Sometimes seeing is disbelieving.

At the recent European Science Open Forum conference in Barcelona, for example, I was strolling through exhibits aimed at — please don't gag — science outreach. The underlying theme of all these displays seemed to me to be: since their schooling actually teaches many ordinary people to be discomforted by — if not to actually fear and loath — science, let's see if we can't do something in these venues to get people to hate science a little bit less.

In this regard I was struck by two exhibits. One was for ITER, a multinational effort centred in Cadarache, France, trying to create a fusion energy power reactor. As background, fusion is the physical principle by which the sun produces heat and sunlight as it fuses together hydrogen atoms, not to mention being the chemical reaction that unleashes the H-bomb's lethal and terrifying force.

ITER (pronounced Eater and originally an acronym for International Thermonuclear Experimental Reactor, although that has been dropped) — in which the European Union, India, Japan, China, Russia, South Korea, and the U.S.A. are participants - is going to cost five billion euros and take 10 years to simply build. It will take another five billion euros to operate for 20 years. If it works as planned, it should be able to sustain a fusion reaction for a bit more than 15 minutes.

No electricity will be generated, just proof of a concept that you can get significantly more energy out than you put in. Even this is important, because previous fusion reactors have only been able to get about as much energy out as it took to fuse the atoms together, and then only for about a second. To get actual power you would have to build a bigger reactor, generating four times as much power, for - well, billions and billions of euros more.

ITER itself is being constructed in the face of extreme doubters. In 2003, Canada looked at the cost and the potential benefits and backed out of participating in the project. More pointedly, Nobel laureate in physics Pierre-Gilles de Gennes is once supposed to have said about the problem of fusion power in general, "We say that we will put the sun into a box. The idea is pretty. The problem is, we don't know how to make the box."

Sébastien Balibar, a professor of physics who is director of research for France's national scientific research centre, last year wrote a blistering critique that both doubted the project could be done at all and pointed out that, while in the process of fusing the hydrogen atoms together, the reactor might also produce masses of exploding helium bubbles. He also warned, "the danger is that ITER will squeeze out funding for other vital research." (For a positive view on things see David Ward's presentation.)

The European Science Open Forum exhibit didn't go into a whole rebuttal of critics, but rather tried to explain to people how the reactor would work, why it was a good thing (no radioactive waste left after the reaction, for one, and no greenhouse gases are produced) and why it was hard to do. Containing the heat long enough to produce a controlled reaction — not the uncontrolled bang of an H-bomb or the sun — and generating electricity from it has proven to be harder and more complicated than anyone thought.

Indeed, the complications are such that a session at the European science forum about fusion had the purposely provocative title "Fusion, will it always be 40 years away?"

Right across from ITER was an exhibit in which a group of paleo-archeologists had set up a display to show the technology of the past in operation. So you had a guy sitting cross-legged, banging away at a rock to make a hand ax. Chip, chip, and chip. You had someone else weaving plants together to make a mat. Weave, weave, and weave. Someone else was taking clay and making a pot. There was no placard asking: Hand axe making, will it always be 40 years away? There were no critics of the effort calling it a huge waste of national resources.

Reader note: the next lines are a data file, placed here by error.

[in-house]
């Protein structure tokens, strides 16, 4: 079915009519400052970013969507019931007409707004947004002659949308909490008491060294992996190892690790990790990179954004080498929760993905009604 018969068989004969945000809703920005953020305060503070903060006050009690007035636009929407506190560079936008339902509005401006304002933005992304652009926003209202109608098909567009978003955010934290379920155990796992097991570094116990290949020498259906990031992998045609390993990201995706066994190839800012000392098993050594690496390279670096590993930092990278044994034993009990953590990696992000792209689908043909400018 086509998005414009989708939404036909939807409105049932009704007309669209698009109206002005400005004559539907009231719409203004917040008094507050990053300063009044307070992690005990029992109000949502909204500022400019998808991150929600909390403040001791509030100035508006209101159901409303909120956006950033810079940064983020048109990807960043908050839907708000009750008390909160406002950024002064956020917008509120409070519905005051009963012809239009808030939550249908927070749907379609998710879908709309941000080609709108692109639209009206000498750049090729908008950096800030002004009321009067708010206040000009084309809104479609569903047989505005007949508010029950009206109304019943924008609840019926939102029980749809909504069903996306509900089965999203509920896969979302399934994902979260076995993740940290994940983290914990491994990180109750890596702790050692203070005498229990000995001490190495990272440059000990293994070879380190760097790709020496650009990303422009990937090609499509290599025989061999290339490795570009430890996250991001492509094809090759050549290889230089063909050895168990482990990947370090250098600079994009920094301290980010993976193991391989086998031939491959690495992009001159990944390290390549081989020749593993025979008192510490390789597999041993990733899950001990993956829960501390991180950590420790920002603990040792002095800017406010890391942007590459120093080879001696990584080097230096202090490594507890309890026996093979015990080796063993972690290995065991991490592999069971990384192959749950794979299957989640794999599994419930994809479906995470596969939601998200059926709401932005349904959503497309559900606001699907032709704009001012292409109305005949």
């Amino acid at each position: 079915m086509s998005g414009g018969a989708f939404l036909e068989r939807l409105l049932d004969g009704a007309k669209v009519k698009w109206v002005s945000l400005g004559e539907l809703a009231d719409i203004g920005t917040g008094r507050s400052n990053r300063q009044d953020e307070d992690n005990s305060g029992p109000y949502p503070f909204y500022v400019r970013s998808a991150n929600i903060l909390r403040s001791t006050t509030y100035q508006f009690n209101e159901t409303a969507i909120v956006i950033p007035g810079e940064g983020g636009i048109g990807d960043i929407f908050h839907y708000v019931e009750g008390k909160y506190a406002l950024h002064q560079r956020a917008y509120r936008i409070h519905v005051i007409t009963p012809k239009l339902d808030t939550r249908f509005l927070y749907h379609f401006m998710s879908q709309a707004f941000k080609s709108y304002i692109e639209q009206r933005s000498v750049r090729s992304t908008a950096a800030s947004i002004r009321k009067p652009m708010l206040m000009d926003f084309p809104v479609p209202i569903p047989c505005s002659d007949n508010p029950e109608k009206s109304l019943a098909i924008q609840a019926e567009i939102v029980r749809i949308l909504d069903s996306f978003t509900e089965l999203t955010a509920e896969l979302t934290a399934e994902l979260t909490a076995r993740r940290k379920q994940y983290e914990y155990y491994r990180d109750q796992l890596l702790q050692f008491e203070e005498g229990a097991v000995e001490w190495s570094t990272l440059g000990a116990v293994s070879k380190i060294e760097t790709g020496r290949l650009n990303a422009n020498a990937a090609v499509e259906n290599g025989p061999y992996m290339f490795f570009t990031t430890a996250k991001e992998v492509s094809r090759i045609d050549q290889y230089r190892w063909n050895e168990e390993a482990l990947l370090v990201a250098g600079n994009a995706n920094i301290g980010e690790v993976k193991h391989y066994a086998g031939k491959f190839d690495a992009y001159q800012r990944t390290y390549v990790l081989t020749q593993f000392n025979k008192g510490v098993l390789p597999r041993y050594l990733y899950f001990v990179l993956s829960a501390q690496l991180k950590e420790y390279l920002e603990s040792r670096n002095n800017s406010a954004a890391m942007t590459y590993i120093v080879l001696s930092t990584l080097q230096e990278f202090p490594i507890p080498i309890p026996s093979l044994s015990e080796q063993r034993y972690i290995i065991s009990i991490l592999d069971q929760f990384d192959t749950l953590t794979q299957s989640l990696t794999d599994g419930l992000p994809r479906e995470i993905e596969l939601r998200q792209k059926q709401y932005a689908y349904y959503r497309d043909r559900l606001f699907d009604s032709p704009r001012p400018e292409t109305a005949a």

So what does the juxtaposition of the two very different demonstrations of technology tell us about disbelief?

To begin with, the ITER project and all hugely expensive big science efforts — think the International Space Station, think Large Hadron Collider, which recently has received a tonne of press — aren't like making hand axes. I looked at the man diligently chipping away and realized that the price of his failure wasn't very high. So what if it turned out the rock type you made axes from wasn't strong enough to chop wood? You simply went back and made axes from something else until you got an ax that worked.

And you, in this case, would simply be some intrepid carver and not some large part of the Paleolithic science world.

On the other hand, if ITER fails, it is massively unlikely there is going to be another effort to correct its errors. Research on its level is simply too big and expensive and time-consuming. But what if it succeeds — but only kinda? What if its results show that you can produce energy, but that it is 10 time times more expensive than energy from other sources? What if figuring out how to make that equation more favorable will require at least three iterations of ITER?

Who's going to back that kind of research effort?

What you put in place with these vastly expensive research efforts is a "can't afford to fail" paradigm. Unlike trying to find the best plant material to weave into a mat, ITER, the Large Hadron Collider, etc., must succeed on first go-round. With ITER, there is no second kind of rock to be chipped away, no other plants to be woven, no different type of clay to be baked into a plate.

And that's what I so disbelieve about it. It's not really experimental science; it's risky, we-can't-fail, all-or-nothing science and I would respond to that paradigm with the wisdom of stone axe makers.

Sometimes your research should be based not on how glorious success might be, but on how little you will have lost if you screw up.